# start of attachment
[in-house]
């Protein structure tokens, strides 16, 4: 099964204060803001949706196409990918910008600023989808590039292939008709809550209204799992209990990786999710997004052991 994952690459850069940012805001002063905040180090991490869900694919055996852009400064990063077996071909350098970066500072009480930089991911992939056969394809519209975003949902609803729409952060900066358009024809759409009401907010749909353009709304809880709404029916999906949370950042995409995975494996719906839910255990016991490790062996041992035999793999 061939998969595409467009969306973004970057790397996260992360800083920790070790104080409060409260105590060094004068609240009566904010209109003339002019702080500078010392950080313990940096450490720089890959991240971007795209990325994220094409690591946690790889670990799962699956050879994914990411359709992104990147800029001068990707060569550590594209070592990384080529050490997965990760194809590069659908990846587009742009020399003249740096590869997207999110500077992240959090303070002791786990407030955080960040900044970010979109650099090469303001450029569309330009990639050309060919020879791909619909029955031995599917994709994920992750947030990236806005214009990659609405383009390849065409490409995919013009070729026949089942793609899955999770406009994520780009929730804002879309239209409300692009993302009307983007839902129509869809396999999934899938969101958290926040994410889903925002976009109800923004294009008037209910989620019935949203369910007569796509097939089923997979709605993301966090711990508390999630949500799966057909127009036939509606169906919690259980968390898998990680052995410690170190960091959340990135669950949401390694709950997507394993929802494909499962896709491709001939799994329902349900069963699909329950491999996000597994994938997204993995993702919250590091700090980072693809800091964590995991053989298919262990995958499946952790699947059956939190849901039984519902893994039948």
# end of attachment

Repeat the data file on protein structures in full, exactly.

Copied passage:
[in-house]
């Protein structure tokens, strides 16, 4: 099964204060803001949706196409990918910008600023989808590039292939008709809550209204799992209990990786999710997004052991 994952690459850069940012805001002063905040180090991490869900694919055996852009400064990063077996071909350098970066500072009480930089991911992939056969394809519209975003949902609803729409952060900066358009024809759409009401907010749909353009709304809880709404029916999906949370950042995409995975494996719906839910255990016991490790062996041992035999793999 061939998969595409467009969306973004970057790397996260992360800083920790070790104080409060409260105590060094004068609240009566904010209109003339002019702080500078010392950080313990940096450490720089890959991240971007795209990325994220094409690591946690790889670990799962699956050879994914990411359709992104990147800029001068990707060569550590594209070592990384080529050490997965990760194809590069659908990846587009742009020399003249740096590869997207999110500077992240959090303070002791786990407030955080960040900044970010979109650099090469303001450029569309330009990639050309060919020879791909619909029955031995599917994709994920992750947030990236806005214009990659609405383009390849065409490409995919013009070729026949089942793609899955999770406009994520780009929730804002879309239209409300692009993302009307983007839902129509869809396999999934899938969101958290926040994410889903925002976009109800923004294009008037209910989620019935949203369910007569796509097939089923997979709605993301966090711990508390999630949500799966057909127009036939509606169906919690259980968390898998990680052995410690170190960091959340990135669950949401390694709950997507394993929802494909499962896709491709001939799994329902349900069963699909329950491999996000597994994938997204993995993702919250590091700090980072693809800091964590995991053989298919262990995958499946952790699947059956939190849901039984519902893994039948």